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BLAW 200 Legal Environment of Business Course Guide

Course Description


This course is intended to help students attain a basic understanding of the American legal system, particularly as it relates to business organizations. Students must be able to appreciate the very practical effect of areas of law in their own lives and what they must be ready for as they encounter civil and criminal legal issues and business formation issues throughout their lives.

The course is broken up into two distinct sections. The first section is a survey overview of different types of laws, different areas of law, and the format, structure and operating practicality of the court systems, including executive, legislative and administrative parts of the government, and how they work in affecting and impacting the life of the individual and businesses. In the second part of the course, contracts, agency, different forms (types) of doing business, and areas of regulatory relationship among employers, employees, and government will be discussed. Finally, but very significantly, ethics must be worked in to each area covered. There should be at least 1 to 2 classes covering ethical issues, considerations and cases and problems in each of the two parts of the course.

Students should be advised that they are going to need this knowledge not for a final or a midterm but to avoid as many real problems and pitfalls in today’s society as possible as they live their lives. It should be clearly explained that this course gives them a chance to absorb as much of that vital practical knowledge as possible through an attorney for no cost. It is their chance to have an open forum for legal advice without charge for probably the last time in their career and life.

Learning Objectives


At the conclusion of this course, students should be able to:

1. Distinguish between the civil and criminal legal systems and how they function, both procedurally and substantively.

2. Evaluate the different ways disputes can be resolved and the advantages and disadvantages of each.

3. Compare and contrast the different ways and forms of doing business, and the various factors to consider when choosing a business form.

4. Assess the ethical impact of an identified law or legal issue.

5. Solve legal problems through the use of legal reasoning.

This is asking for a lot, but it must be kept in mind that it is a survey course and while a great deal of material is covered, if it is covered properly, the student will finish the course with comprehension in many vitally practical areas of law so necessary and important in today’s business world.

 

Course Outline

Section One:

  •  types of legal systems, domestic and international
  •  types of law, nationally
  •  jurisdiction, venue, standing and mootness
  •  the Court systems, state and federal
  •  alternative dispute resolution
  •  constitutional law
  •  administrative law
  •  criminal law
  •  international & comparative law (very briefly)
  •  tort & strict product liability law (more extensively)
  •  intellectual property law & (very briefly) its development in the area of cyber law.

Section Two:

  • contracts (reduced to a 2 or 3 class “survey” concentration)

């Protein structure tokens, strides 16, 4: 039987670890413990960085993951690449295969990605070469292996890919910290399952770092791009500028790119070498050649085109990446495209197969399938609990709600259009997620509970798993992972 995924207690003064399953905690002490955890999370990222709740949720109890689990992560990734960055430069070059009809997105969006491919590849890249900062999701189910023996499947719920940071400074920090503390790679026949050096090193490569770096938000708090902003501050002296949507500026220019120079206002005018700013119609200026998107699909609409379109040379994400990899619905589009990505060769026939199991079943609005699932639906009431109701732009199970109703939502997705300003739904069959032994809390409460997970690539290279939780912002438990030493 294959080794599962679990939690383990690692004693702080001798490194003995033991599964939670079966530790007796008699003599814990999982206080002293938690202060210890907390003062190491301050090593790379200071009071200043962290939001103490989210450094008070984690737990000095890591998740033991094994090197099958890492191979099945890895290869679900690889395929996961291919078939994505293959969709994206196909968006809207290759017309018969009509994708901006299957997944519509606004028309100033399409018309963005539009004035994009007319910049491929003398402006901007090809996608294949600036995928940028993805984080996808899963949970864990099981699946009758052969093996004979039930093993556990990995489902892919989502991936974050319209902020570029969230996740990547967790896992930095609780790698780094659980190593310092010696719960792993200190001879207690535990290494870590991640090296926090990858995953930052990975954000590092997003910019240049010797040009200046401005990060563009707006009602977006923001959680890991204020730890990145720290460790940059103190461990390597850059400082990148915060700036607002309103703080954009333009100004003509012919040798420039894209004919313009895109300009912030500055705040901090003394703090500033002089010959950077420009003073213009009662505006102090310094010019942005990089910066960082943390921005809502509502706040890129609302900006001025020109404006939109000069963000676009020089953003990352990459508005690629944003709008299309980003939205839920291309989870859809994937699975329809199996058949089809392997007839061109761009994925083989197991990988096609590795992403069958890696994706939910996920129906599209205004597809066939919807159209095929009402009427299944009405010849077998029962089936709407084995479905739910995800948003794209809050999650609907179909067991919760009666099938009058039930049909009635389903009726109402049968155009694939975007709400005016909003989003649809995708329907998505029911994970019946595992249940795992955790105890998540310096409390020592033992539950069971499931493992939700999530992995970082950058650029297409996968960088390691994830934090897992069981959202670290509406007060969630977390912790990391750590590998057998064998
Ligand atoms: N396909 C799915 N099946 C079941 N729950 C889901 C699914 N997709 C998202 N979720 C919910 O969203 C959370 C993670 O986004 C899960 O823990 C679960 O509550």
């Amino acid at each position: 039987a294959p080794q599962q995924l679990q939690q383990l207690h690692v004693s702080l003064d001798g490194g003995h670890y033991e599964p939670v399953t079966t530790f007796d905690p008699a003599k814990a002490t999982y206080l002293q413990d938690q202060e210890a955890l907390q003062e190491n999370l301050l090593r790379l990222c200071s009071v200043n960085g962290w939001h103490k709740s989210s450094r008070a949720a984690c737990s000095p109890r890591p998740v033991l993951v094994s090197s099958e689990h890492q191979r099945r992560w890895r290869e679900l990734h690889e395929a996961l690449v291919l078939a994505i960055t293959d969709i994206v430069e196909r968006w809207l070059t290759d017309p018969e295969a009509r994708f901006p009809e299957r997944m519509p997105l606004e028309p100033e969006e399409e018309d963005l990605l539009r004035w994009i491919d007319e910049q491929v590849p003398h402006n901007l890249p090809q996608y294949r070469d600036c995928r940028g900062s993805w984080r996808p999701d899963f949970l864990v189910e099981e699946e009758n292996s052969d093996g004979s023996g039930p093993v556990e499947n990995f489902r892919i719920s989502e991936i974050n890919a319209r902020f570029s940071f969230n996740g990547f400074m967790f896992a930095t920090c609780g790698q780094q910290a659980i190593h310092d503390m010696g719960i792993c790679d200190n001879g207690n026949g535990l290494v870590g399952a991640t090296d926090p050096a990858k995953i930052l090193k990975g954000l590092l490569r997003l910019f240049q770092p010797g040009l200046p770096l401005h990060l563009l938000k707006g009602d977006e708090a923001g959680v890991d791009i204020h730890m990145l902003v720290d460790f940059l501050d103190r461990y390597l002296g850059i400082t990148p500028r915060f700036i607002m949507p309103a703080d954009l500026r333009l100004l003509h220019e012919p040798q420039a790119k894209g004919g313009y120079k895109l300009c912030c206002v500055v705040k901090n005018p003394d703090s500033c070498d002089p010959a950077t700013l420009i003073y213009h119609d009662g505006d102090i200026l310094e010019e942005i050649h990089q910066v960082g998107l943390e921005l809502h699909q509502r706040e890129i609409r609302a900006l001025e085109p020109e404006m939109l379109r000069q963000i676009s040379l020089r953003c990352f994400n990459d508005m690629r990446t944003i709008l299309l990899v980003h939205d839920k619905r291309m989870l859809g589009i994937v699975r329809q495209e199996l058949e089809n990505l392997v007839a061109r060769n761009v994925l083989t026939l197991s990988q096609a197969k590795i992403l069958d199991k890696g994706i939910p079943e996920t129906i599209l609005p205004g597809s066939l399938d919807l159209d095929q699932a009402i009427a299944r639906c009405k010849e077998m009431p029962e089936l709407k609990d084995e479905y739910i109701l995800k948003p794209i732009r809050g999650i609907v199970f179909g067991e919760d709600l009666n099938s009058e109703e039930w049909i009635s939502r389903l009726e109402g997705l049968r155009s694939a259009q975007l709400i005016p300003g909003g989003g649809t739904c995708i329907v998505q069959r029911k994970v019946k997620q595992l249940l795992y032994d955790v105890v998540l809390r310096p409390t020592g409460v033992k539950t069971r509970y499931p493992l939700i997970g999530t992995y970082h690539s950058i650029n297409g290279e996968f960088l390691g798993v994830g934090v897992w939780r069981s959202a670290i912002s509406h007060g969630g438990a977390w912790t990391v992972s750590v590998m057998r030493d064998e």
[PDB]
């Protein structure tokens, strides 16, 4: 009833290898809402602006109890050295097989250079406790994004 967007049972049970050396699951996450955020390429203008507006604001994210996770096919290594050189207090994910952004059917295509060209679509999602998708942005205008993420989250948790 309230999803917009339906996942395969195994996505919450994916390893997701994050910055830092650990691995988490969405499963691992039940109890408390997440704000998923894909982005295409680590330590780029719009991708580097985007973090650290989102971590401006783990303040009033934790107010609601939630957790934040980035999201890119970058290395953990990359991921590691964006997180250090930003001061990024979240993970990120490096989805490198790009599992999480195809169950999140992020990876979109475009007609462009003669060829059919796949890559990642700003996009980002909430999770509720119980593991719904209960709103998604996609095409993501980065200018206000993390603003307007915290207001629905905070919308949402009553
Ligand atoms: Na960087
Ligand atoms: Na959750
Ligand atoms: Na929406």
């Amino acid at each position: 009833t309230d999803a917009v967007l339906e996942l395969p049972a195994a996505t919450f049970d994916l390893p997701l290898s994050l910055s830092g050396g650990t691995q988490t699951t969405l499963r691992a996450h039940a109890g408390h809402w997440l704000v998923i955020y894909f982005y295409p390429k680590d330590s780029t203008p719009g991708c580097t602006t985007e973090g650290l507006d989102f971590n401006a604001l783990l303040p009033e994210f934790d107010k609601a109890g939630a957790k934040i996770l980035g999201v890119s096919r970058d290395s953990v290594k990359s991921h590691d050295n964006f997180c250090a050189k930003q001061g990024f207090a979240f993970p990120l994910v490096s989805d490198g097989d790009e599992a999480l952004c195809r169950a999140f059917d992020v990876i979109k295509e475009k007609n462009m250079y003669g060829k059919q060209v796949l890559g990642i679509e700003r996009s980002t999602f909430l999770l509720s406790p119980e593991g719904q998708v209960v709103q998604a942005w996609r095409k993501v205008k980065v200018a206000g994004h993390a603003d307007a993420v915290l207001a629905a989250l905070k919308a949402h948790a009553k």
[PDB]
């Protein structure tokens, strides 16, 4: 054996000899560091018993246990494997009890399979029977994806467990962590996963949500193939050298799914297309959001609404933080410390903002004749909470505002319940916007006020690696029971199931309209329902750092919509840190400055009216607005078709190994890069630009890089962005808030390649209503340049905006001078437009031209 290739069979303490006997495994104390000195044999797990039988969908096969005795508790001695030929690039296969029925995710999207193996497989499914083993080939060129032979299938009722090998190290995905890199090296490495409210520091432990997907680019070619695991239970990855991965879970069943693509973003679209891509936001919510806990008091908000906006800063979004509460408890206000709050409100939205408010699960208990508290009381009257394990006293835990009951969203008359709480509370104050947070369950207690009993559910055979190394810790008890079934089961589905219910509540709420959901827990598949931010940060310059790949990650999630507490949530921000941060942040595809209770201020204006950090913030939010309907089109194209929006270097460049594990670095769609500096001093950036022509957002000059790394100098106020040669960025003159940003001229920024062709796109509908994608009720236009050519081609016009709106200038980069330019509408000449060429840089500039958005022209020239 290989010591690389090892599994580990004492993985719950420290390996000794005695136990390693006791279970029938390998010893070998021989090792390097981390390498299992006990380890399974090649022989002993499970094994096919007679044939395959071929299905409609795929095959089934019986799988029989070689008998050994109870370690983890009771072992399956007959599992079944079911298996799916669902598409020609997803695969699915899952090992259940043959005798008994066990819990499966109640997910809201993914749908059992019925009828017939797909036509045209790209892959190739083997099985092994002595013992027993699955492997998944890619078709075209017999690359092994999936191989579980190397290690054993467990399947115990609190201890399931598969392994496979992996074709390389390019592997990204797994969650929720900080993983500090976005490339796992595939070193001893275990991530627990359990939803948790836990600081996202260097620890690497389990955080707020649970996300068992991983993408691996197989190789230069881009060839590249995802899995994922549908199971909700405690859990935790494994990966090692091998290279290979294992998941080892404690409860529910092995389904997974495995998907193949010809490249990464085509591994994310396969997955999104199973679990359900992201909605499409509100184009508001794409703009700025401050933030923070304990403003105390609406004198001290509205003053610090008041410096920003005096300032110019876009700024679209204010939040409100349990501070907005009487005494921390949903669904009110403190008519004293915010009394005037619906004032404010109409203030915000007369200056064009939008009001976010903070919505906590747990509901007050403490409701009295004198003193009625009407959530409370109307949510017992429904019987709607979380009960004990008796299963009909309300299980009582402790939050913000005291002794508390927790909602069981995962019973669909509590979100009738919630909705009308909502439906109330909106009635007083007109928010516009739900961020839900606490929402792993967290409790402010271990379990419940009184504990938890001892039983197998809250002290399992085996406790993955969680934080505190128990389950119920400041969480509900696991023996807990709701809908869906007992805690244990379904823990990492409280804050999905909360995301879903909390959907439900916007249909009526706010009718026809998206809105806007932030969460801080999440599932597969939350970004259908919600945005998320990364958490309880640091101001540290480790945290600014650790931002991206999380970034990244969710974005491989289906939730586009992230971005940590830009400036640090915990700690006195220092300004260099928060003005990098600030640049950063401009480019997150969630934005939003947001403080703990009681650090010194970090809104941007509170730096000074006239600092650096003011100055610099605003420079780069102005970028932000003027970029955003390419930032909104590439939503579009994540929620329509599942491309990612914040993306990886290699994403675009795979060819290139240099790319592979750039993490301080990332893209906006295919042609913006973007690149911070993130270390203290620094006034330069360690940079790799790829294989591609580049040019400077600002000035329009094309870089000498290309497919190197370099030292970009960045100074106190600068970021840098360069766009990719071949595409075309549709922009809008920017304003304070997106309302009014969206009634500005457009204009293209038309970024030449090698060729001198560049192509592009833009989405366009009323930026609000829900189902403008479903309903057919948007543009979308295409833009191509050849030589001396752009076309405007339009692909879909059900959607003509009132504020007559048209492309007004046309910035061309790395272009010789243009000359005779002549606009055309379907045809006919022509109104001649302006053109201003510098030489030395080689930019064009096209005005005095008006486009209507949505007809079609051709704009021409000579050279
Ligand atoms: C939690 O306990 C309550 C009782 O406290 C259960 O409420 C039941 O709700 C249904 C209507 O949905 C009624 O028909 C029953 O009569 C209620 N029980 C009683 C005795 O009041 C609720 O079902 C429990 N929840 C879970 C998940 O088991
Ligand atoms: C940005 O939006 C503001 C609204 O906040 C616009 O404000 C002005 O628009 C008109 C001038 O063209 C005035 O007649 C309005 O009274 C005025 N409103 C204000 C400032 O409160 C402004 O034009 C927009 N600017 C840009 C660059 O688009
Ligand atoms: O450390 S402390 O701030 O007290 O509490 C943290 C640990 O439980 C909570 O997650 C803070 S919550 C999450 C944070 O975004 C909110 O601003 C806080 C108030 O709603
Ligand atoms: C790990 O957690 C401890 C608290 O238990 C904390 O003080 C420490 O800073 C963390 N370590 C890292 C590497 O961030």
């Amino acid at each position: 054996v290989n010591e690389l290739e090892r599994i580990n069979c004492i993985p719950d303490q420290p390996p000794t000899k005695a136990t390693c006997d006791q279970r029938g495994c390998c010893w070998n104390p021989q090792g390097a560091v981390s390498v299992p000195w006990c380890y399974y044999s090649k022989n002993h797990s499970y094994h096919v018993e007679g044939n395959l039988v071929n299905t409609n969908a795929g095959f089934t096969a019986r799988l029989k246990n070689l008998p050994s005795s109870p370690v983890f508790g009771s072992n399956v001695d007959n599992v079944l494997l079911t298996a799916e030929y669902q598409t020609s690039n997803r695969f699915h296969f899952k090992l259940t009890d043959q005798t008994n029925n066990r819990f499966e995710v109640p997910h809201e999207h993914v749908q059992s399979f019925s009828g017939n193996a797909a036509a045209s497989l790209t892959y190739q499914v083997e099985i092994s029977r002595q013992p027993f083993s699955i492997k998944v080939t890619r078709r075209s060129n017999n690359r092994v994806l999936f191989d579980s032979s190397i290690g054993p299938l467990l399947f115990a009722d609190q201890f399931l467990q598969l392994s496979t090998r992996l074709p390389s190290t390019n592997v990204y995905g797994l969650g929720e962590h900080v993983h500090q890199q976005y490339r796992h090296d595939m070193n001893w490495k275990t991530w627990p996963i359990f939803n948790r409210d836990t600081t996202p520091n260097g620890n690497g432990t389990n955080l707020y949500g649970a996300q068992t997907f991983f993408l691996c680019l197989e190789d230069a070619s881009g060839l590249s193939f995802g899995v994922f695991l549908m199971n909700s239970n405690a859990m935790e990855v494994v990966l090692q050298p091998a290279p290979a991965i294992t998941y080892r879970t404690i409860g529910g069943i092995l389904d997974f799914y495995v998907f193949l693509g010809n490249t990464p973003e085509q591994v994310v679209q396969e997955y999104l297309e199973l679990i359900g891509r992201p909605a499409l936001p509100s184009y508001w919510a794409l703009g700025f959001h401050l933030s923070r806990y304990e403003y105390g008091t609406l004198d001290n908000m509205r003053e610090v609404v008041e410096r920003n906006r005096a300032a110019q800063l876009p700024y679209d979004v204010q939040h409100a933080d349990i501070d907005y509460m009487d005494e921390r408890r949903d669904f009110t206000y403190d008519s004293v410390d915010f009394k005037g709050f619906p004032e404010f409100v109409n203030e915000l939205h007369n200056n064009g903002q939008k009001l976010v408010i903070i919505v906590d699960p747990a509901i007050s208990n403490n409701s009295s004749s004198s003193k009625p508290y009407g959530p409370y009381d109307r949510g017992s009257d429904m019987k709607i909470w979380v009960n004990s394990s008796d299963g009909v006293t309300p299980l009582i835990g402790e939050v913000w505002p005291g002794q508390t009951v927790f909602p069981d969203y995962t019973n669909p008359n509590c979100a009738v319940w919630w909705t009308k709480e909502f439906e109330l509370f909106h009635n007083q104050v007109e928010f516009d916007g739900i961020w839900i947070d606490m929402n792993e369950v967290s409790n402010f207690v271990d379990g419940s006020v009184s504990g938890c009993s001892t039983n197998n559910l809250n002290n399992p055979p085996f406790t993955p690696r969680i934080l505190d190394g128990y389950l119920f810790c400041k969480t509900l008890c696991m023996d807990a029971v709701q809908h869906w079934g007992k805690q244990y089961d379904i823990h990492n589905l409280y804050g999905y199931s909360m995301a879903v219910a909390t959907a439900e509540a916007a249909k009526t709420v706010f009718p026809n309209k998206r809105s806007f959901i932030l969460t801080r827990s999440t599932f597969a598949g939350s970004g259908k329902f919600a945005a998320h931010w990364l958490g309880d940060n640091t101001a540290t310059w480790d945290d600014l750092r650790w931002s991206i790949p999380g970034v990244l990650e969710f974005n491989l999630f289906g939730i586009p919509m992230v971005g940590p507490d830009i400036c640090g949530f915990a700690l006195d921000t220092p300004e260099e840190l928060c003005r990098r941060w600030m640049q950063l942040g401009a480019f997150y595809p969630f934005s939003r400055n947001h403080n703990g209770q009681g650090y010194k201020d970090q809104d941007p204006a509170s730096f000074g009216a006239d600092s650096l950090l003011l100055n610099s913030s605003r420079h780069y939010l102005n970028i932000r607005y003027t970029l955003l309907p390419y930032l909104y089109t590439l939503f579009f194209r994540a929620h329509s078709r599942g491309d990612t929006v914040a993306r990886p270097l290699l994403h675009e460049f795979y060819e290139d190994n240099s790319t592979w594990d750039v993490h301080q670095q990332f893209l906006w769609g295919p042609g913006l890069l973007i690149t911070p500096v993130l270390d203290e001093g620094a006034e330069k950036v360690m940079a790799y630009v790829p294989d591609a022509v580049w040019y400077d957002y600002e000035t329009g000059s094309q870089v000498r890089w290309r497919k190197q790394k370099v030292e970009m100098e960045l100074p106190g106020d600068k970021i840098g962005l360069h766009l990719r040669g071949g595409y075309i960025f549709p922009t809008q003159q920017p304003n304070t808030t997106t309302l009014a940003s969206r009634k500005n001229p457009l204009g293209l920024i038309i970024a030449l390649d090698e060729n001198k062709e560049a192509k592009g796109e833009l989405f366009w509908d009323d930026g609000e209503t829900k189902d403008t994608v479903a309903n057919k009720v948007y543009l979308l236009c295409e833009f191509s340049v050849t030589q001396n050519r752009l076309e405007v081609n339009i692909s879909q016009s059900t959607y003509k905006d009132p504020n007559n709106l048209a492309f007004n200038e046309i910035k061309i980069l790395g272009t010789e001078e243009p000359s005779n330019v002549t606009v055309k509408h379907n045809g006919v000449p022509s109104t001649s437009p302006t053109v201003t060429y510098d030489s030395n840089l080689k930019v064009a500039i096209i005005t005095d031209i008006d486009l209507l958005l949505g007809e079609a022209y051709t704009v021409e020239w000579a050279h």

• agency
  • forms (types) of doing business, including proprietorships, partnerships, corporations, trusts, LLCs and LLPs, and all their variations, pros and cons, and legal considerations and implications
  • areas of regulatory relationship among employers, employees and government, including (each covered very briefly) labor, consumer protection, employment discrimination, environmental, land-use, anti-trust and securities regulation law.

Recommended Teaching Methodology


Lecture to some extent is essential to cover the many areas involved in Business Law 200, as it is a survey course. However, class discussions should be encouraged at all costs to elevate the level of the class interest in this subject. This subject covers such a wide range of issues and areas, which are so vital to the future of all of the students, which the students can expect to encounter throughout their lives, and which are so pragmatic and even “media-driven”, that it should not be difficult to lead the class discussions in ways that are as interesting as possible for the students and yet informative on all of the areas set forth in the course description and outline.

Students should be encouraged to work on a research project case or paper at least once during the course of the class semester. Team projects are preferable, as they will teach students to work with others.

Recommended Assessment Measures


The primary method of assessment should be testing. The type of testing is up to each individual professor. The type of testing should depend upon the size of the class, the scope of the material covered, the number of tests, and the time and availability of testing by essay as opposed to objective testing. However, the teacher must make the students write and orally communicate. If this is done through use of case problems, “hand-in” class assignments, or in-class problems to be written out and turned in for evaluation, then objective tests can be used since the writing component will have been achieved. Otherwise, there should be some essay component either in the test or in some other method in the class so the students are required to write. Students should also experience oral communication and presentation (preferably through answering or responding to case problems or legal issues) so that they leave the class with the ability to orally communicate solutions to problems.

In Business Law 200 the School of Business Learning Goals for writing will be reinforced through various assignments.